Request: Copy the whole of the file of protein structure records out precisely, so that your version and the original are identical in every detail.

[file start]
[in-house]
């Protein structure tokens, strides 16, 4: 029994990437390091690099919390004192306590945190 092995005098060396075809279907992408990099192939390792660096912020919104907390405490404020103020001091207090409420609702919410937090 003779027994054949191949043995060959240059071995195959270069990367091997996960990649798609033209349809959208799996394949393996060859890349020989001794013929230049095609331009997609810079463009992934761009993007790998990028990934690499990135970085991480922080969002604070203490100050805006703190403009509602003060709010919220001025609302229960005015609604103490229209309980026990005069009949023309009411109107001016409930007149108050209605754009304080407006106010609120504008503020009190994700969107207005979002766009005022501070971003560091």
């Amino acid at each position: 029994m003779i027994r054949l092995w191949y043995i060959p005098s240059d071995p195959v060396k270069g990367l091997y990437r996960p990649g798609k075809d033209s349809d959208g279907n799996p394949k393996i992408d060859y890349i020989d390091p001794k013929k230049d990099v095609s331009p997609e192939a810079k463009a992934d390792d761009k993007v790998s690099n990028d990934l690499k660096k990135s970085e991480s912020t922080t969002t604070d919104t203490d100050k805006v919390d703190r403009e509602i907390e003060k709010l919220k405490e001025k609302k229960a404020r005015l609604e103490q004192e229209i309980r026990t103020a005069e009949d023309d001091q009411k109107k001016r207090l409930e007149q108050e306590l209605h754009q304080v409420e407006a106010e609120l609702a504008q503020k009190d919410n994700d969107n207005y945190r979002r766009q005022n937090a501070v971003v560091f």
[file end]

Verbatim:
[in-house]
């Protein structure tokens, strides 16, 4: 029994990437390091690099919390004192306590945190 092995005098060396075809279907992408990099192939390792660096912020919104907390405490404020103020001091207090409420609702919410937090 003779027994054949191949043995060959240059071995195959270069990367091997996960990649798609033209349809959208799996394949393996060859890349020989001794013929230049095609331009997609810079463009992934761009993007790998990028990934690499990135970085991480922080969002604070203490100050805006703190403009509602003060709010919220001025609302229960005015609604103490229209309980026990005069009949023309009411109107001016409930007149108050209605754009304080407006106010609120504008503020009190994700969107207005979002766009005022501070971003560091």
């Amino acid at each position: 029994m003779i027994r054949l092995w191949y043995i060959p005098s240059d071995p195959v060396k270069g990367l091997y990437r996960p990649g798609k075809d033209s349809d959208g279907n799996p394949k393996i992408d060859y890349i020989d390091p001794k013929k230049d990099v095609s331009p997609e192939a810079k463009a992934d390792d761009k993007v790998s690099n990028d990934l690499k660096k990135s970085e991480s912020t922080t969002t604070d919104t203490d100050k805006v919390d703190r403009e509602i907390e003060k709010l919220k405490e001025k609302k229960a404020r005015l609604e103490q004192e229209i309980r026990t103020a005069e009949d023309d001091q009411k109107k001016r207090l409930e007149q108050e306590l209605h754009q304080v409420e407006a106010e609120l609702a504008q503020k009190d919410n994700d969107n207005y945190r979002r766009q005022n937090a501070v971003v560091f």